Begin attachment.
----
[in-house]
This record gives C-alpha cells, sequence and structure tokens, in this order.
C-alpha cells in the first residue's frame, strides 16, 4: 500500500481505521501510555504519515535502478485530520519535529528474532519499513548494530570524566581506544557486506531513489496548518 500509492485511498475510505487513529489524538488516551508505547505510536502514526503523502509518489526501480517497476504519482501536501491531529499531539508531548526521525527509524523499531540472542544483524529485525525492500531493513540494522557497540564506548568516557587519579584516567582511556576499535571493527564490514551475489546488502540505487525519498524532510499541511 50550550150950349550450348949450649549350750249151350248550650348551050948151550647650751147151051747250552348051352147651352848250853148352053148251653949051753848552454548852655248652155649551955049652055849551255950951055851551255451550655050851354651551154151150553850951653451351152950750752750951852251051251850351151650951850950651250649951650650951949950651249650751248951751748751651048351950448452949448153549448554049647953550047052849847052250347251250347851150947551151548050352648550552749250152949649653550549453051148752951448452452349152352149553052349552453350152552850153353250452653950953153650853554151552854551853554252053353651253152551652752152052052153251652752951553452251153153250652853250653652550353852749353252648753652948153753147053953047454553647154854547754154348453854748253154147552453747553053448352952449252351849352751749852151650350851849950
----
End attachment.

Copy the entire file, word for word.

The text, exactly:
[in-house]
This record gives C-alpha cells, sequence and structure tokens, in this order.
C-alpha cells in the first residue's frame, strides 16, 4: 500500500481505521501510555504519515535502478485530520519535529528474532519499513548494530570524566581506544557486506531513489496548518 500509492485511498475510505487513529489524538488516551508505547505510536502514526503523502509518489526501480517497476504519482501536501491531529499531539508531548526521525527509524523499531540472542544483524529485525525492500531493513540494522557497540564506548568516557587519579584516567582511556576499535571493527564490514551475489546488502540505487525519498524532510499541511 50550550150950349550450348949450649549350750249151350248550650348551050948151550647650751147151051747250552348051352147651352848250853148352053148251653949051753848552454548852655248652155649551955049652055849551255950951055851551255451550655050851354651551154151150553850951653451351152950750752750951852251051251850351151650951850950651250649951650650951949950651249650751248951751748751651048351950448452949448153549448554049647953550047052849847052250347251250347851150947551151548050352648550552749250152949649653550549453051148752951448452452349152352149553052349552453350152552850153353250452653950953153650853554151552854551853554252053353651253152551652752152052052153251652752951553452251153153250652853250653652550353852749353252648753652948153753147053953047454553647154854547754154348453854748253154147552453747553053448352952449252351849352751749852151650350851849950